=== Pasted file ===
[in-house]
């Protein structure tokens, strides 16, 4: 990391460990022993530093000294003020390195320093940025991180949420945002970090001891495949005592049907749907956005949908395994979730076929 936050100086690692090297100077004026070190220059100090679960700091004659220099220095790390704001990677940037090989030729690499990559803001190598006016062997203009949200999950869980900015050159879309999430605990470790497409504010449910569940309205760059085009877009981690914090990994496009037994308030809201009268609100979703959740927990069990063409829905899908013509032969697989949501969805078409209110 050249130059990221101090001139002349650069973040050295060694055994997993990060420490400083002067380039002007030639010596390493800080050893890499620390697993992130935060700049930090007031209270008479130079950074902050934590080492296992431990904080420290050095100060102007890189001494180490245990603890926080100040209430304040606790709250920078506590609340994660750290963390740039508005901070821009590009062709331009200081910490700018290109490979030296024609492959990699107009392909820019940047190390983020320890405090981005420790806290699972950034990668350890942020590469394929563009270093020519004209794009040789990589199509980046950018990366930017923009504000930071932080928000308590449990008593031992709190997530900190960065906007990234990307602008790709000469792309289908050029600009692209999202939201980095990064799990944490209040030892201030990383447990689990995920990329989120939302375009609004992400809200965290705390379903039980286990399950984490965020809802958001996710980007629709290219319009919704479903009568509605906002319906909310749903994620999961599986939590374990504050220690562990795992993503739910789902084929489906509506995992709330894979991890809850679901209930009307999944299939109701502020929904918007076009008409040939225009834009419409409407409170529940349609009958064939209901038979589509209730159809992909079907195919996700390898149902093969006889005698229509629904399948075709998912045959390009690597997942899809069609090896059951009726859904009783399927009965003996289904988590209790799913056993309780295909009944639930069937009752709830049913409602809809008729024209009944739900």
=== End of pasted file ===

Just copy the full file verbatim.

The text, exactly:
[in-house]
């Protein structure tokens, strides 16, 4: 990391460990022993530093000294003020390195320093940025991180949420945002970090001891495949005592049907749907956005949908395994979730076929 936050100086690692090297100077004026070190220059100090679960700091004659220099220095790390704001990677940037090989030729690499990559803001190598006016062997203009949200999950869980900015050159879309999430605990470790497409504010449910569940309205760059085009877009981690914090990994496009037994308030809201009268609100979703959740927990069990063409829905899908013509032969697989949501969805078409209110 050249130059990221101090001139002349650069973040050295060694055994997993990060420490400083002067380039002007030639010596390493800080050893890499620390697993992130935060700049930090007031209270008479130079950074902050934590080492296992431990904080420290050095100060102007890189001494180490245990603890926080100040209430304040606790709250920078506590609340994660750290963390740039508005901070821009590009062709331009200081910490700018290109490979030296024609492959990699107009392909820019940047190390983020320890405090981005420790806290699972950034990668350890942020590469394929563009270093020519004209794009040789990589199509980046950018990366930017923009504000930071932080928000308590449990008593031992709190997530900190960065906007990234990307602008790709000469792309289908050029600009692209999202939201980095990064799990944490209040030892201030990383447990689990995920990329989120939302375009609004992400809200965290705390379903039980286990399950984490965020809802958001996710980007629709290219319009919704479903009568509605906002319906909310749903994620999961599986939590374990504050220690562990795992993503739910789902084929489906509506995992709330894979991890809850679901209930009307999944299939109701502020929904918007076009008409040939225009834009419409409407409170529940349609009958064939209901038979589509209730159809992909079907195919996700390898149902093969006889005698229509629904399948075709998912045959390009690597997942899809069609090896059951009726859904009783399927009965003996289904988590209790799913056993309780295909009944639930069937009752709830049913409602809809008729024209009944739900």